Regions / Latin America & Caribbean
A proposed canal in Nicaragua, built by China, is a tangible signal that the United States can't set the terms of the world economy forever.
The domestic workers’ rights movement offers powerful lessons for the broader fight against forced labor, trafficking, and servitude.
We often hear of U.S. guns turning up at crimes scenes abroad. But we rarely hear about how many foreign-made guns find their way to the United States.
The case against GMOs has strengthened steadily over the last few years, even as the industry has expanded all over the world.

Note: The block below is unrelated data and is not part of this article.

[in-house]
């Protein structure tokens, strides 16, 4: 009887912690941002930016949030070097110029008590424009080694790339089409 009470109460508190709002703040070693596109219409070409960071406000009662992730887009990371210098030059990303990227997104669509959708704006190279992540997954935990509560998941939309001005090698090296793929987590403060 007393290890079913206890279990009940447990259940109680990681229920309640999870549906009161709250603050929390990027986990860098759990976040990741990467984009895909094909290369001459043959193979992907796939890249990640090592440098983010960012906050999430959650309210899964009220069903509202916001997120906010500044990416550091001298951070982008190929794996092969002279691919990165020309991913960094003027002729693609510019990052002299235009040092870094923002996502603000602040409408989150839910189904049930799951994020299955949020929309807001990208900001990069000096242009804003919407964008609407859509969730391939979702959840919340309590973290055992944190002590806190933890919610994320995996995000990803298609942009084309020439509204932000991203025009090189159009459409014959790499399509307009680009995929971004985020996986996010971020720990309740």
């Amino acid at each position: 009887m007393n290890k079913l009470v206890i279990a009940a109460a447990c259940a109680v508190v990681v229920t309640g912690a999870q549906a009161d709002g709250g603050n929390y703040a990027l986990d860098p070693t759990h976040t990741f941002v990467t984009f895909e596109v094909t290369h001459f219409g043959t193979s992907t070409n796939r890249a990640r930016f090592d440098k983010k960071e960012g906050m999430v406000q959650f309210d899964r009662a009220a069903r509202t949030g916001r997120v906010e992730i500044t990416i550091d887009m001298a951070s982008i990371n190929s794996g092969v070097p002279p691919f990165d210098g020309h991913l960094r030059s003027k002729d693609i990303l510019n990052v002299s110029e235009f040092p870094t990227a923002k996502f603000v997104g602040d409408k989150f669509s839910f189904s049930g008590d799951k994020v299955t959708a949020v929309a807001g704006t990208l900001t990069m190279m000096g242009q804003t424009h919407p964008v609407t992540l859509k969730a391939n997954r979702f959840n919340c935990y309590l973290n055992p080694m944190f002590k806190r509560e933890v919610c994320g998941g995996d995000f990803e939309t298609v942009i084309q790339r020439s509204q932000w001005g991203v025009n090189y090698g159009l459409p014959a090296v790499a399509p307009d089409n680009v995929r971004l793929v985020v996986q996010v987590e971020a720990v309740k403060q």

Recent events suggest that Cubans might feel freer to speak out than they have in the past.
America's foreign policy hawks are no longer counting on Iran to collapse, but North Korea and Cuba remain the "Teetering Twosome."
In the face of escalating repression, Honduran indigenous groups are standing against transnational plunder.
Latin American leaders are reclaiming a right to differentiate their views from Washington's—and refusing to render it diplomatic tribute.
In Latin America, opposition to military intervention in Syria reflects the wariness of a region long beset with U.S. interventions of its own.
It's time to relegate the bankrupt counterinsurgency doctrine into the “dustbin of history.”